Digital Archive brought to you
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There are nearly a million documents associated with the life of Martin Luther King Jr. These pages will present a more dynamic view than is often seen of Dr. King’s life and times. The documents reveal the scholar, the father, and the pastor. Through these papers we see the United States of America at one of its most vulnerable, most honest and perhaps most human moments in history. There are letters bearing the official marks of royalty and the equally regal compositions of children. You will see speeches, telegrams, scribbled notes, patient admonitions and urgent pleas. This spotlight shows you a glimpse of the remarkable history within this collection.
Dr. King was in jail in Birmingham and unable to contribute his regular column to the New York Amsterdam News. The editors published these excerpts from a sermon he had recently given at Riverside Church on "The Dimensions of a Complete Life."
Following the arrests of Dr. King and three others who held a prayer vigil at the Albany, Georgia City Hall, Rev. Wyatt Tee Walker issues this appeal for support from those active in the civil rights movement. He calls for telegrams to be sent to federal, state, and local officials, prayer vigils, and the wearing of black armbands.
In this resolution approved at its Tenth Annual Convention, SCLC affirms the need for Afro-American unity. The organization commits to conduct regional unity conferences involving all sectors of the Negro community, hold Identity Workshops on history and culture, and develop economic and political power so that Negroes can own and control their own communities. The resolution concludes by affirming the importance of black spiritual power, economic power, and political power.
Rev. McCracken, of Riverside Church in New York, informs Dr. King that he is scheduled to speak at two identical church services. The Church has added the second service because the New York World?s Fair will be open.
Dr. King announces several initiatives of the SCLC. He explains that due to severe displays of discrimination the SCLC and other organizations will continue the non-violent movement with a demonstration in Washington, D.C. Dr. King further paints the picture of inequality among the races by providing several illustrations of discrimination.
On the occasion of SCLC’s Annual Convention, Attorney General Robert F. Kennedy states that the country has made great strides toward the realization of SCLC’s goal of assuring the rights of citizenship to all. The Department of Justice has acted and will continue to act to protect the right to vote.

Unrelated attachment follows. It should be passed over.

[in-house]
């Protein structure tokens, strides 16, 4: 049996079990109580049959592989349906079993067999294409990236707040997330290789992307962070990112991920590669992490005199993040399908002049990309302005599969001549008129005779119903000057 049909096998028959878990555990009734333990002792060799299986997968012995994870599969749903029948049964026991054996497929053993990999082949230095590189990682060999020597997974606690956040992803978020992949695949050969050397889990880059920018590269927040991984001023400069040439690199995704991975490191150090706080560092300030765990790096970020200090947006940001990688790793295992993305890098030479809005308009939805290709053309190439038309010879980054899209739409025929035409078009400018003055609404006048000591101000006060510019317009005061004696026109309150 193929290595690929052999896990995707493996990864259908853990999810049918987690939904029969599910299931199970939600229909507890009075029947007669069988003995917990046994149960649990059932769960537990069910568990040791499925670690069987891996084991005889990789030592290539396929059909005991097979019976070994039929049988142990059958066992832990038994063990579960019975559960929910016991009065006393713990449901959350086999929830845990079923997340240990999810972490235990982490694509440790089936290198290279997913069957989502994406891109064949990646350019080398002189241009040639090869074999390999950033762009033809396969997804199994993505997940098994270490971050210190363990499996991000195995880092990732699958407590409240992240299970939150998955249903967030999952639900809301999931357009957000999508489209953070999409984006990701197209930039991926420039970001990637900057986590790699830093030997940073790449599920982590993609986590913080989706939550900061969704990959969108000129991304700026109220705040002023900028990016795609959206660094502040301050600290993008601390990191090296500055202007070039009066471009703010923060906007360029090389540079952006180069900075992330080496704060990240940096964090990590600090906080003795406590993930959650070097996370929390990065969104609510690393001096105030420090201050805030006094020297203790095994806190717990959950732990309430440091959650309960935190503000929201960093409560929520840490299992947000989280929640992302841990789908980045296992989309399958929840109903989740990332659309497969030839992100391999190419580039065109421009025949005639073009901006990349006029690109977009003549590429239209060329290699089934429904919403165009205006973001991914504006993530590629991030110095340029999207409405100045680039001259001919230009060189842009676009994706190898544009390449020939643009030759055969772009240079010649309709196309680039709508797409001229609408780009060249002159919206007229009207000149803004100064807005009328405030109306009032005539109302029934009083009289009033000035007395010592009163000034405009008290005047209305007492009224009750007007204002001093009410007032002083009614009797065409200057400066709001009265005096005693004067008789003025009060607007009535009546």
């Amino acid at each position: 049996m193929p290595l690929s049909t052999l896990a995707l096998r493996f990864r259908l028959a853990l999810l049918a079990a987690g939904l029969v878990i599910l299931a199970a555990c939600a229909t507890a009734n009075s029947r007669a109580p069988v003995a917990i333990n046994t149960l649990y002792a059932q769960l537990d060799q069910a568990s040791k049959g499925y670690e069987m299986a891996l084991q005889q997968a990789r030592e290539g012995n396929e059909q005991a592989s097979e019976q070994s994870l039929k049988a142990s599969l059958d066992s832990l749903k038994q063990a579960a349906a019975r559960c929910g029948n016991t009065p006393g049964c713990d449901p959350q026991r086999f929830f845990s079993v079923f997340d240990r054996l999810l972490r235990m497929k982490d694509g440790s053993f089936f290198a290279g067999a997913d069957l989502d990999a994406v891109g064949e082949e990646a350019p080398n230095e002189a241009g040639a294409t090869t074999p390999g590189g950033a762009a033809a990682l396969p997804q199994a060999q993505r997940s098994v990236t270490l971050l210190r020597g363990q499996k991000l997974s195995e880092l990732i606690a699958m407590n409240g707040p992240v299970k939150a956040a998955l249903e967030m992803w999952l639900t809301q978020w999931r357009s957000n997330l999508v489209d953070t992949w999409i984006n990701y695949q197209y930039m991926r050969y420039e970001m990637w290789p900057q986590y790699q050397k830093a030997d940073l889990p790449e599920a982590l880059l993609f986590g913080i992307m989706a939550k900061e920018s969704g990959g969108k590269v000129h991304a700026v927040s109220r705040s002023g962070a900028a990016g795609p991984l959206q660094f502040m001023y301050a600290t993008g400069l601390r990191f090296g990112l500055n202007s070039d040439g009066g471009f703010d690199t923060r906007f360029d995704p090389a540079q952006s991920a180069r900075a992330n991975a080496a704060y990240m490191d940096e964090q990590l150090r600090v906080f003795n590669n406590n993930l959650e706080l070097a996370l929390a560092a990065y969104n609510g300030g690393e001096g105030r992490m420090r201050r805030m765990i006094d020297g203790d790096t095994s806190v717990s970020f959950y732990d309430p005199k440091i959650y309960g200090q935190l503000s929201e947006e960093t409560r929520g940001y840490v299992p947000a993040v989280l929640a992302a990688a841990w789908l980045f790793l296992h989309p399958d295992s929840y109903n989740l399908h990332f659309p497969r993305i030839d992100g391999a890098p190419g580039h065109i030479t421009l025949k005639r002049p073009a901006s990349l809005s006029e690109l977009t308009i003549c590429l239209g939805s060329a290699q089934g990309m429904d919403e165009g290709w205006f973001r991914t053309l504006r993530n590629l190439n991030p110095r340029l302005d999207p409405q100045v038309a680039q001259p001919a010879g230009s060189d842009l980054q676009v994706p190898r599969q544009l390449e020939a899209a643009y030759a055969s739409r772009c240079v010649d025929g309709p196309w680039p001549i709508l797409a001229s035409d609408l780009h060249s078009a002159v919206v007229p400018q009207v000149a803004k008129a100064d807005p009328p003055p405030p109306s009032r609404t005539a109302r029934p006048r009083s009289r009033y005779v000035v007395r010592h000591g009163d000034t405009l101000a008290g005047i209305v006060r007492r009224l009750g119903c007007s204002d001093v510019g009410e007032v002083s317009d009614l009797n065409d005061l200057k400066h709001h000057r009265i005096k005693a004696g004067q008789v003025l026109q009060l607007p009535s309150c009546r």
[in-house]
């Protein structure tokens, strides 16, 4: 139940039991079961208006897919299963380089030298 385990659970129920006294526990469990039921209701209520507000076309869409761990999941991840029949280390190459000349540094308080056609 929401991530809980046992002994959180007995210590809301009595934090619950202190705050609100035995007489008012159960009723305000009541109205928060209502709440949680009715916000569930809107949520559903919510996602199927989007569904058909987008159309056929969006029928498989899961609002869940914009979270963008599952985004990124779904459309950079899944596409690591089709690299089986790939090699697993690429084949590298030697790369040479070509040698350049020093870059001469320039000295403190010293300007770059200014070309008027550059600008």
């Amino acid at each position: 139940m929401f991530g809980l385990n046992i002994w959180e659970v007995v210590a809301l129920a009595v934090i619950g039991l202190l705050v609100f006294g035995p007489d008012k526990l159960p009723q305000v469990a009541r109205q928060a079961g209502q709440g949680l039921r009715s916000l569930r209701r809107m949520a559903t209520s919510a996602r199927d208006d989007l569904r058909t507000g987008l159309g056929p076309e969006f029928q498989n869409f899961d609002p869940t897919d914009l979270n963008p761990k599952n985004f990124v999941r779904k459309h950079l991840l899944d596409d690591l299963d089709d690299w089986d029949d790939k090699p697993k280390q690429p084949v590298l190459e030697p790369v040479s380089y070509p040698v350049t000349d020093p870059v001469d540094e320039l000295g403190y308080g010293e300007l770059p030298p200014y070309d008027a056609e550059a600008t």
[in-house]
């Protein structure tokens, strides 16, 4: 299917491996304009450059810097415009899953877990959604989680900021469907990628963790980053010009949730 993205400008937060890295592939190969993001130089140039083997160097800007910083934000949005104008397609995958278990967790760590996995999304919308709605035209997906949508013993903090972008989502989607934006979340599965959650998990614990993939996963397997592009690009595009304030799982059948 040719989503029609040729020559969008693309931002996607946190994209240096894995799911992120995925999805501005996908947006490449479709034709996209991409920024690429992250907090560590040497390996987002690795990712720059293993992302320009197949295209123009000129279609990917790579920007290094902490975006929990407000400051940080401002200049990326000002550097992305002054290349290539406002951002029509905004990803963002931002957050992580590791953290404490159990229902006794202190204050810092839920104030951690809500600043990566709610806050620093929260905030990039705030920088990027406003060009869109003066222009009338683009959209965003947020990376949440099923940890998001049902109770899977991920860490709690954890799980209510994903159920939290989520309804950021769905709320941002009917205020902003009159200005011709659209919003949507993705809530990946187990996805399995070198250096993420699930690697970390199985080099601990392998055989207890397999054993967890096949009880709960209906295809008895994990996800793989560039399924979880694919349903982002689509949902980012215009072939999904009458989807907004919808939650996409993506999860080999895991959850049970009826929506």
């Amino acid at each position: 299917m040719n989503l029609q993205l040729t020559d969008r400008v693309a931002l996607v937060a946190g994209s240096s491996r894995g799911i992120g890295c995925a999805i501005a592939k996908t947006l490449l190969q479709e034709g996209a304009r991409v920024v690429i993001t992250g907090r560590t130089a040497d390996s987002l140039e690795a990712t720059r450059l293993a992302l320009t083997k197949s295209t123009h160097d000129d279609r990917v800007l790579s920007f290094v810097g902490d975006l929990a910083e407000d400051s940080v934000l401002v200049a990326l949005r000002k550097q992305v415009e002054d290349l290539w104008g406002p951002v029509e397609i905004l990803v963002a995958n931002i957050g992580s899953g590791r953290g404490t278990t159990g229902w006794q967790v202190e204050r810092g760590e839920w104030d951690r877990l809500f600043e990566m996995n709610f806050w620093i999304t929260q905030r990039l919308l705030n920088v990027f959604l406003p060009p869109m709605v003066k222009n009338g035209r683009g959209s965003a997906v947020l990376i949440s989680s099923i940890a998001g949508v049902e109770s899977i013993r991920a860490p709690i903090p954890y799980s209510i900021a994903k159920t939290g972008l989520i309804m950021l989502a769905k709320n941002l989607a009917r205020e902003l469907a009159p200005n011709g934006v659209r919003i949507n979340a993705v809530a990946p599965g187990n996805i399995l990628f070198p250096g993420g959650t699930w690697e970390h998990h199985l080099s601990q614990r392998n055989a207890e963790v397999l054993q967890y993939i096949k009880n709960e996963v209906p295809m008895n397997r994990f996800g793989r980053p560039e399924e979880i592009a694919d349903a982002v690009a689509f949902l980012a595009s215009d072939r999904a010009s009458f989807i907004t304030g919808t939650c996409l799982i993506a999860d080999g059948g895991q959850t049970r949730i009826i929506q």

This passage quotes one of Dr. King's acclaimed sermons delivered at Ebenezer Baptist Church in Atlanta, Georgia. He defines the desire to lead as "the Drum Major instinct." Seeing himself as a Drum Major for justice, peace, and righteousness, Dr. King posits what should be said at his funeral.
In the most famous of his speeches, given from the steps of the Lincoln Memorial at the 1963 March on Washington for Jobs and Freedom, Dr. King drew on themes from previous sermons and speeches, including an address he called The American Dream. Citing Lincoln and the Emancipation Proclamation, the US Constitution, and the Declaration of Independence, King calls upon the nation to fulfill its promise of freedom and justice for all of its citizens. Although he began by reading from a manuscript, he later abandoned it and spoke directly to the crowd of more than 200,000.
Dr. King gives a speech in which he addresses a myriad of issues on the subject of civil rights.
Peter Minthom, an American Indian from Oregon, requests assistance in traveling to Washington D.C. for the Poor People’s March.
Dr. King gives the address at the 1962 NAACP Fight for Freedom Fund and Awards Dinner held at Morehouse College. Coretta Scott King is the soloist.
Dr. King writes to Attorney General Robert Kennedy requesting an investigation in Williamston, NC to relieve the Negro community from violence and "unconstitutional police action."
The citizens of Atlanta held a recognition dinner on January 27, 1965 to honor Dr. King for his Nobel Peace Prize. Tributes were offered by Mayor Ivan Allen, Jr., AME Bishop Ernest Hickman, Rev. Edward Driscoll of the Georgia Council of Churches, State Senator Leroy Johnson, and Roman Catholic Archbishop Paul Hallinan. Dr. King gave the address.
The Civil Rights Act was signed into law on September 9, 1957 by President Dwight D. Eisenhower. Commonly referred to as the Civil Rights Act of 1957, this was the first such federal law since Reconstruction. The law was aimed at ending voter discrimination tactics such as poll taxes and literacy tests, but it also created the Civil Rights Commission to ensure proper administration of the law.
Louise Dekker-Brus congratulates Dr. King on the Nobel Peace Prize and writes that their newspaper says that, in King, America has its Joan of Arc.
Dr. King reviews the settlement made between the City of Birmingham and civil rights protesters. This agreement includes the integration of lunch counters, sitting rooms, restrooms, and water fountains within ninety days.
The Southern Christian Leadership Conference published this booklet profiling Ralph David Abernathy. The articles describe his background, how he got involved in the Civil Rights Movement and the future of the SCLC under his leadership.
In this booklet, the NAACP compiled famous speeches from the March on Washington for Jobs and Freedom. Included are speeches from A. Philip Randolph, Roy Wilkins, James Farmer, Rev. Eugene Carson Blake, Rabbi Joachim Prinz, Whitney M. Young, Matthew Ahmann, John Lewis, Walter Reuther, and Dr. King. The booklet concludes with a pledge and a picture of the throng of supporters that attended the event. test